Tuesday, 22 July 2014

In This Sacred Circle, Receive Our Love

We attended our nephew’s wedding this week.  The ceremony took place in the Abbey Ruins of the Mackenzie King Estate in Gatineau Park, Quebec.  We looked forward to the event as well as to seeing family.  As is my wont, I was particularly keen on spending some time on the estate, prior to the wedding, pursuing its history.  William Lyon Mackenzie King, Canada’s 10th Prime Minister, purchased the land in 1903 and lived there on and off, in various incarnations of housing and locations, until his death in 1950. 

Well, modern technology clashed heartily with my pursuit of the past.  Our GPS did not work in the expansive park.  The gate, eight kilometers from the site, was closed to vehicles and we had to try and find another route.  Cyclists abound in the park and apparently, as a courtesy to them, different sections of the road are shut down each weekend.  Terrific for the cyclists, not so great for us. 

We meandered for a while, sure we would see signs showing an alternate route.  As time sped on with no indication of the ruins, we asked a cyclist for directions.  Apparently we had wandered quite far.  We crept our way through hordes of cyclists, finally finding an entrance near the Abbey Ruins.  Historical exploration had fallen by the wayside an hour ago and we were now officially late for the wedding.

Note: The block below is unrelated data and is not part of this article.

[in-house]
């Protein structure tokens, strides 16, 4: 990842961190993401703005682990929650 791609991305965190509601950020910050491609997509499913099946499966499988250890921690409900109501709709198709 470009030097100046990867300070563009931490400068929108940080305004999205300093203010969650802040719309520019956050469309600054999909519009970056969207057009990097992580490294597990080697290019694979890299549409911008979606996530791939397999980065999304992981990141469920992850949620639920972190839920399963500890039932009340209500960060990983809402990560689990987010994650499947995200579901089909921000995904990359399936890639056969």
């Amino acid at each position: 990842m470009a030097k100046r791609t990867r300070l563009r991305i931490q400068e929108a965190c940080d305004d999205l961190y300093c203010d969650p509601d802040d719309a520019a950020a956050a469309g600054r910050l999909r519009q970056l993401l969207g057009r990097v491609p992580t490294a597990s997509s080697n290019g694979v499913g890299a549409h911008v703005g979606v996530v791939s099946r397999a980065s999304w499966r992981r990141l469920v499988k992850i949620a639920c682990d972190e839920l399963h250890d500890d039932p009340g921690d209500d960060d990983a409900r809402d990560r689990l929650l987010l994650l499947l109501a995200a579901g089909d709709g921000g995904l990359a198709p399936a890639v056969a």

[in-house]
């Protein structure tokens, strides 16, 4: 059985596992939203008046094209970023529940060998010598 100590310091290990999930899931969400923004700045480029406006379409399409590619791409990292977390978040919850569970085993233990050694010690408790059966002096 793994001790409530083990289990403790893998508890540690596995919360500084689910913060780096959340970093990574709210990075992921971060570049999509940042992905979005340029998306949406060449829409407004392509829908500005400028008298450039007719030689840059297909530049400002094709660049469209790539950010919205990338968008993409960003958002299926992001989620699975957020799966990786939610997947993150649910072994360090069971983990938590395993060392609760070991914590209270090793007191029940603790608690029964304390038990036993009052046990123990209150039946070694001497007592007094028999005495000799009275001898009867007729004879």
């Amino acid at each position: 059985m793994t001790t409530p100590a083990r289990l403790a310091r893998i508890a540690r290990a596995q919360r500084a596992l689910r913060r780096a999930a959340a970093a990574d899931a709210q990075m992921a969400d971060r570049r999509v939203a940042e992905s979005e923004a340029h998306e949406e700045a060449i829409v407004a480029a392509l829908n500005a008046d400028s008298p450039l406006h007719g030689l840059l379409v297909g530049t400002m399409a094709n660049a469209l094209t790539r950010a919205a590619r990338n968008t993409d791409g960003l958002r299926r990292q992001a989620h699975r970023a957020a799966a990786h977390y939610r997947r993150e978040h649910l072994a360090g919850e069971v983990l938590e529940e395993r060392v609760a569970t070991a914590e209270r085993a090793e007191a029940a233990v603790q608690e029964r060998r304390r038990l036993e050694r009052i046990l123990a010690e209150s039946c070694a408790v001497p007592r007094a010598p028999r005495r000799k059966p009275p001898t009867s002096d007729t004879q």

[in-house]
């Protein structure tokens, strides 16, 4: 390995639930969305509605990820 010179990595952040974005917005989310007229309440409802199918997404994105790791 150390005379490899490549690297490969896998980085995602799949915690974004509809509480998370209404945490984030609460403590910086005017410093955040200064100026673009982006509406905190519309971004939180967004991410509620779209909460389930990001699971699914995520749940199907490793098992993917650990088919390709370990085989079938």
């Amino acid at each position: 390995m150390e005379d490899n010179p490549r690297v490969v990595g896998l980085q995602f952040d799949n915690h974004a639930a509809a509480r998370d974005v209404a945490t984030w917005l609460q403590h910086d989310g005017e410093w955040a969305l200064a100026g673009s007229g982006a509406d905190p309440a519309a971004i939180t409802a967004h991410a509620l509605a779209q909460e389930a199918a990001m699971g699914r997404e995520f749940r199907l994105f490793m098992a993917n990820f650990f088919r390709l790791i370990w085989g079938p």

We scooted along the pathways, tensions high.  Late for a wedding!  Who does that except in novels?  As we crossed an expanse of green space, sounds of the violin drifted toward us and the ruins came into view.  Quick kisses and hugs to family members (we were not the only ones lost so the wedding had not yet begun) and we were seated, still stressed but thankful we had not disrupted the ceremony.
In this sacred circle, receive our love. 

The reverend spoke of circles, circles of family and friends, circles of life, circles of love.  He talked of love not being about the big things but the small, daily moments.  He spoke beautifully and poetically, inviting me to hear the words, to see the moment, to be present.  My husband reached across and squeezed my hand.  A warm stillness melted the brittle tension.  And, I saw.  I truly saw.  A beautiful bride, her hopes and dreams radiating in her smile.  A groom, his eyes glistening with the emotion he was so valiantly fighting to hold in check.  A circle of family and friends that wished nothing but the best for the future of this young couple.  All of us, secure in the abbey’s rugged walls, held gently in the palm of history.

Why do I write historical romance?  Because of moments like this.  My stories may be fiction but love is real.  When wrapped in history, there is nothing sweeter.
Thank you Erin and S├ębastien for sharing your day.

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